Last September twenty students from around the world enrolled in the first Global Mental Health (GMH) MSc, a Master’s-level course taught jointly by the London School of Hygiene and Tropical Medicine and King’s College Institute of Psychiatry. For the first few weeks, our visiting lecturers would begin their talks with a show of hands, trying to figure out their audience.
“Who here is a psychiatrist or psychologist? A general nurse or doctor? Anyone from neuroscience? Social studies? Who am I missing?”
There was always someone missing. The American NGO worker who specializes in malaria in Ethiopia. The British history graduate who had worked in community residential facilities for mental health outpatients in London. A classmate and I would usually raise our hands at “social studies” and squeak, “Anthropology? Geography?” This was not going to be easy.
Global mental health is a new field, and the MSc is a very new program. No one quite knew what to expect from our hodgepodge assembly of students. Group-work activities dredged up examples from Mexico, France, Spain, Finland, Sweden, South Korea, Malaysia, Trinidad, Nigeria. Clinical and human rights perspectives bumped up against public health approaches and invocations of medical imperialism. Ongoing critiques of global mental health as a field, as well as divisions within the field, were reenacted as we responded to our lecturers and to one another, drawing on diverse experiences and expertise.
What was remarkable, however, was what happened when the day’s lectures were over. Classroom debates were carried out to London’s pubs or into the homes of classmates over potluck dinners. Articles were circulated over email or posted to the GMH Facebook. Students gave lunchtime lectures on positive psychology and clinical diagnostic procedures—not for credit, just for the fun of it.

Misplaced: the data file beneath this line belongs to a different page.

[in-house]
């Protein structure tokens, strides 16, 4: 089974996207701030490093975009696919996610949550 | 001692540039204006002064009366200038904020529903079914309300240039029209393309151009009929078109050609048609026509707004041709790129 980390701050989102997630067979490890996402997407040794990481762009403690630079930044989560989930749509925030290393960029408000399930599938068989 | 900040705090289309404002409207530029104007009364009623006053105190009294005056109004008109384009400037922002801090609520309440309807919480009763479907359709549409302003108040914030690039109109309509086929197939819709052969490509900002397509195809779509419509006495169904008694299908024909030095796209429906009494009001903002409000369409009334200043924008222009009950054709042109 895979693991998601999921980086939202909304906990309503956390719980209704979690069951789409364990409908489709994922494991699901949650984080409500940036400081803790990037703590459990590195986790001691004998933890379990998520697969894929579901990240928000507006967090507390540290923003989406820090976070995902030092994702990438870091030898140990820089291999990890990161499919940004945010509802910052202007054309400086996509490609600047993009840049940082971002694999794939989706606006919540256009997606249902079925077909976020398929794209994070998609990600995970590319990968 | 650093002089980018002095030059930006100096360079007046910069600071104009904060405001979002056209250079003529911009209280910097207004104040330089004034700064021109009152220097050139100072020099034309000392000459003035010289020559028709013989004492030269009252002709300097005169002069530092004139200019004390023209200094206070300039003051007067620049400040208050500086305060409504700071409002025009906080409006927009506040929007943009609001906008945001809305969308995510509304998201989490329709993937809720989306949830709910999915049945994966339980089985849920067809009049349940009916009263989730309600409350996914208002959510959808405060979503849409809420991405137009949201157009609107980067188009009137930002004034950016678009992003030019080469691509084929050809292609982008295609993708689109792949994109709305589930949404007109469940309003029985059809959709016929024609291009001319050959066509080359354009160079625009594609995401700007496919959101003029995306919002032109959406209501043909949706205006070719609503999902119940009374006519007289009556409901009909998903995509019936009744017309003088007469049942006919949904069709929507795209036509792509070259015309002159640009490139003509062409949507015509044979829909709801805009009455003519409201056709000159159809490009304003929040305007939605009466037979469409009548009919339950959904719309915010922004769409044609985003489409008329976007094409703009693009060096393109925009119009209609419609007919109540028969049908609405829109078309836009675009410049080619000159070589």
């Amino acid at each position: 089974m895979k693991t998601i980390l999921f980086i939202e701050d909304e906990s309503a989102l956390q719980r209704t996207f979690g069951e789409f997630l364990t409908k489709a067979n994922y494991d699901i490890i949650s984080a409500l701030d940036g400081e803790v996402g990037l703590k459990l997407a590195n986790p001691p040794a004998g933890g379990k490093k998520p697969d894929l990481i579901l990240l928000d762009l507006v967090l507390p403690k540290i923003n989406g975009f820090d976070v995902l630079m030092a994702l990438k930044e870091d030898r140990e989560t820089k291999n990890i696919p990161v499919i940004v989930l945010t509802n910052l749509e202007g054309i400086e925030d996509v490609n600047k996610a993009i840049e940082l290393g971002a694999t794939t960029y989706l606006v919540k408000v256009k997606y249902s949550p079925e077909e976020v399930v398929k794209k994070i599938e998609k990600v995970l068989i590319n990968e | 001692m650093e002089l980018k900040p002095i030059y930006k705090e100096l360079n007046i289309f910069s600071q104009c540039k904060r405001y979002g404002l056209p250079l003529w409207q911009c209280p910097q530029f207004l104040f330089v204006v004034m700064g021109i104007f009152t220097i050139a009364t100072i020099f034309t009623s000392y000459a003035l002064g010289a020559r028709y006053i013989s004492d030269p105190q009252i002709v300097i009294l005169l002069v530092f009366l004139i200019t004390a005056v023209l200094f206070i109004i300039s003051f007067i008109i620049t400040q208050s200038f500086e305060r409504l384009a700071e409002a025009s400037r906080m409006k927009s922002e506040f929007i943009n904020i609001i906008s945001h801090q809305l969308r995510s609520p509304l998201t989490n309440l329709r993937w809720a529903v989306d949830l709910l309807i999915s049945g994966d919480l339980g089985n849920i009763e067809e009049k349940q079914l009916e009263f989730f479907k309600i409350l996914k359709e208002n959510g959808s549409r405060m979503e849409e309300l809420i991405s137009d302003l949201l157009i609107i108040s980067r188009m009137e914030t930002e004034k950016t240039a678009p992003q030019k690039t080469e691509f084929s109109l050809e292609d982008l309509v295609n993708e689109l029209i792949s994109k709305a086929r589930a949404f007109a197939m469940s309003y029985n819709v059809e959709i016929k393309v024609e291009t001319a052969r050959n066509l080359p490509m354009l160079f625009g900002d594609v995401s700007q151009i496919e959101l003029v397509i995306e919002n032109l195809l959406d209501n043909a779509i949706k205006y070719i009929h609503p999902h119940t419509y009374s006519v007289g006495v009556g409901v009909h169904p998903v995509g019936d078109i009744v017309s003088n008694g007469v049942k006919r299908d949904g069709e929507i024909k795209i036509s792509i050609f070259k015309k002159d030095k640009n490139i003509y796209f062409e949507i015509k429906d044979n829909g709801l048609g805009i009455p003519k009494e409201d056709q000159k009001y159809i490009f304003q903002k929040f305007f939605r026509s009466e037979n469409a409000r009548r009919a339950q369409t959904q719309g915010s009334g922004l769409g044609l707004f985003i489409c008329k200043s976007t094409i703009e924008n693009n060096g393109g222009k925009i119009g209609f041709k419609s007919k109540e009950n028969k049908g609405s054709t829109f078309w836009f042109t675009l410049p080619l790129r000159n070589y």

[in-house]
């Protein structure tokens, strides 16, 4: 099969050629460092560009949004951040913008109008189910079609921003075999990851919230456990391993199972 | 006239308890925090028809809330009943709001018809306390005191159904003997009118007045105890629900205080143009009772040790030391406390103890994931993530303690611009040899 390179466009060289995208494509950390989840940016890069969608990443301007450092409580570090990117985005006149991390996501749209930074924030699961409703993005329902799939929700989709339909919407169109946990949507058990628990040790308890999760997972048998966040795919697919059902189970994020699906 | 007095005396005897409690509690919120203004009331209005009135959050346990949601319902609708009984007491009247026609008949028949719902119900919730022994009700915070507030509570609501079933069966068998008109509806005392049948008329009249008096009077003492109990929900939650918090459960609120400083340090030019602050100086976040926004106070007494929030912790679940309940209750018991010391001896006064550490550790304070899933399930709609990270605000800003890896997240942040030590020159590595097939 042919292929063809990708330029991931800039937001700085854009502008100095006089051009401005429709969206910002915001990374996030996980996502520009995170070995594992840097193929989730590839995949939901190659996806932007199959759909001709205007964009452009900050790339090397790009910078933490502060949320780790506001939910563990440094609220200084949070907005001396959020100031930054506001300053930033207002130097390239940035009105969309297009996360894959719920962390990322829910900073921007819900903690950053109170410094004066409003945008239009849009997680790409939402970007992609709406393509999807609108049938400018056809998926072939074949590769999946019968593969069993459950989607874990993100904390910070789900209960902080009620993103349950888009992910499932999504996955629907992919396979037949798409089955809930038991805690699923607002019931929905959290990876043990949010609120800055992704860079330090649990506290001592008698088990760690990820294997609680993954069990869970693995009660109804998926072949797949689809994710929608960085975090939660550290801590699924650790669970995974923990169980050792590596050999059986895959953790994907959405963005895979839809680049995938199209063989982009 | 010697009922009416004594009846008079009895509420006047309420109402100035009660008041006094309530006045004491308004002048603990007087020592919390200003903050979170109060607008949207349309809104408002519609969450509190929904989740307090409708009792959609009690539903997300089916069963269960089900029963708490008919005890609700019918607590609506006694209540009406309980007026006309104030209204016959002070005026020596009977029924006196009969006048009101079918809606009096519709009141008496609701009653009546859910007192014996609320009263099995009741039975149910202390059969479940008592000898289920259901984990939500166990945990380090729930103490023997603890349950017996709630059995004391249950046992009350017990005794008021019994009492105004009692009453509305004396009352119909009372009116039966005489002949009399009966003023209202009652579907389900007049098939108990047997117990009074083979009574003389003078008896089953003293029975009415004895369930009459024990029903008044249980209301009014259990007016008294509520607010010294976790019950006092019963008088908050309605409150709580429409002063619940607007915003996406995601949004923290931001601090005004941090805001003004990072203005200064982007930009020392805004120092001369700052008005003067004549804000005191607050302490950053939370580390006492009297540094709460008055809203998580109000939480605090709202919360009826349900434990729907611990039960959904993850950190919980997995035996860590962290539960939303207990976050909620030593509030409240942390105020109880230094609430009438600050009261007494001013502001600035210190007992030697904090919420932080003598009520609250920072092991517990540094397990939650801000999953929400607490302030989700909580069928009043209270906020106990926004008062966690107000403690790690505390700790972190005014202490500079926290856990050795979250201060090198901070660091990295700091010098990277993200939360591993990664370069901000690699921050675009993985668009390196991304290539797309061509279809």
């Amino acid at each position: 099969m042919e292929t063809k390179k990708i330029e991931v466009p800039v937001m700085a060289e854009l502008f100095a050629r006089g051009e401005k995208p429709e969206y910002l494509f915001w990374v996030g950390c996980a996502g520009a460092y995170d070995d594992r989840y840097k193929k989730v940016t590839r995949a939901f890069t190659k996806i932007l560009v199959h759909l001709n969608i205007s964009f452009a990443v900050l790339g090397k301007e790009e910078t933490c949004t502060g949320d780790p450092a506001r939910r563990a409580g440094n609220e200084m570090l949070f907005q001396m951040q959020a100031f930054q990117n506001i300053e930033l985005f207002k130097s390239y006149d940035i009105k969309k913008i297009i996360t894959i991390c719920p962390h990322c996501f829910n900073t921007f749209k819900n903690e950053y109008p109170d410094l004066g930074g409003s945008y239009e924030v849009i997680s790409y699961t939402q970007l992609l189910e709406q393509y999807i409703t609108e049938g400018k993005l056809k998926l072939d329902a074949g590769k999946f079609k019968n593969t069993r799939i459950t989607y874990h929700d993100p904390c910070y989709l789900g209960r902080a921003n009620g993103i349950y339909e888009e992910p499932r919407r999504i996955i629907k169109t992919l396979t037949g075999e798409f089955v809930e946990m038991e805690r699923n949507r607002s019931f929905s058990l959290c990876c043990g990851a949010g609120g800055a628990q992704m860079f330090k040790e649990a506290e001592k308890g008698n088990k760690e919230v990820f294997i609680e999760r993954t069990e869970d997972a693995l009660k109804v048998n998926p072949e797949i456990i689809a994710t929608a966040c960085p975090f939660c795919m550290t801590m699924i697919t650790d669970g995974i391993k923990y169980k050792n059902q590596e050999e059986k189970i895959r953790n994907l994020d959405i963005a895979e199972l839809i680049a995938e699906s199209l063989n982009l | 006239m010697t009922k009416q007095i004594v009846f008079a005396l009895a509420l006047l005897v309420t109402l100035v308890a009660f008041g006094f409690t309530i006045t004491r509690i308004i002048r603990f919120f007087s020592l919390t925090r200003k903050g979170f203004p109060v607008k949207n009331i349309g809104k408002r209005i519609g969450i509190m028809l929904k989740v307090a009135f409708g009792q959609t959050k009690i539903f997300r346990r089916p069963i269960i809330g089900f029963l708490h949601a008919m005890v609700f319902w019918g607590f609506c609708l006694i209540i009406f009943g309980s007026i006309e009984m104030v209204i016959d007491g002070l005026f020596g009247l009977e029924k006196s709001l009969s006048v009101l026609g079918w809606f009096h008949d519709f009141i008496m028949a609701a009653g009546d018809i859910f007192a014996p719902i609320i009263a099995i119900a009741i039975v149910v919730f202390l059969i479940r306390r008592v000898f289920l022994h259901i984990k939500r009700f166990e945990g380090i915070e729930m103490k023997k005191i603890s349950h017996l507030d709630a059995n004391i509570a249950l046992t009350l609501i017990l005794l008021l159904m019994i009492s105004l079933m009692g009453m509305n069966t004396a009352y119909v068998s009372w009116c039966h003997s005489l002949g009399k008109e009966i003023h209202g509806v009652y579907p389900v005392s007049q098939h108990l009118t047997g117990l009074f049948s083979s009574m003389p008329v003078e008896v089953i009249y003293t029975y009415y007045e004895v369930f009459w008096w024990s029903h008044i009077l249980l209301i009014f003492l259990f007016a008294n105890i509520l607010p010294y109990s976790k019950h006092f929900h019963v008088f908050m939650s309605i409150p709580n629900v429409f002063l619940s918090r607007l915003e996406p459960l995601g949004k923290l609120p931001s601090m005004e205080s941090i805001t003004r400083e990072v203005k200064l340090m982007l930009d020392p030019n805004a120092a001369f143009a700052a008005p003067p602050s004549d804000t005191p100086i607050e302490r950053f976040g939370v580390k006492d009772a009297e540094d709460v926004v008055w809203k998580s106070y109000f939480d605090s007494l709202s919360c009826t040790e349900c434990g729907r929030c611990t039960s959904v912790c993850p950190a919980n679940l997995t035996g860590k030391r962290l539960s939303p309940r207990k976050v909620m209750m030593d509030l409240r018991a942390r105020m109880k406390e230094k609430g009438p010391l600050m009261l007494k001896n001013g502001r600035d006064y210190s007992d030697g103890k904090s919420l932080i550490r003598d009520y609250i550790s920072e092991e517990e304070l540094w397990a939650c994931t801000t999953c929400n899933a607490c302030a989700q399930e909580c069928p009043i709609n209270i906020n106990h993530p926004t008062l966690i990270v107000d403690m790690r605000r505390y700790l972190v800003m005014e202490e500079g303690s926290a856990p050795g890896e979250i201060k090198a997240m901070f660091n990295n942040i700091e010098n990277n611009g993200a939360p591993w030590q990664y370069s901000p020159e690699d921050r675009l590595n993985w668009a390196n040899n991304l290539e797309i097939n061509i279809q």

This may seem like a rather saccharine storyline, one of those touchy-feely narratives that admissions officers like to tell about universities as meeting grounds for people from different cultures and backgrounds to exchange ideas. But for global mental health, this is a notable achievement.
A recent conference at the Royal Society of Medicine entitled “The World in Denial? Global Mental Health Matters” ended with an urgent appeal against discord. In the final panel discussion, Dr. Matthew Muijen, Europe’s Mental Health Program Manager at the WHO, sat poignantly between Dr. Derek Summerfield and Professor John Copeland as they reignited an earlier debate “for” and “against” global mental health. “What would a health minister say listening to this?” Muijen pleaded, asking what the future of our field will be if we can’t learn to work together across ideological and disciplinary boundaries, to present a clear message to policy-makers and the public about what global mental health is and what exactly is on our agenda.
In her closing remarks, Professor Sue Bailey from the Royal College of Psychiatrists offered the following advice to the panel: “Take it to the pub, gentlemen.”
I laughed, sitting among several classmates in the audience. GMHers take it to the pub. And the café, library, occasional movie or museum tour or birthday party. We don’t bring the same perspectives to the table and we don’t always agree, but some hopeful consensuses have emerged: a focus on human rights and equitable access to evidence-based care; a sensitivity to local context; and perhaps most importantly, an agreement that we can no longer waste valuable time, resources, and credibility on acrimonious “for” and “against” arguments when there is so much at stake.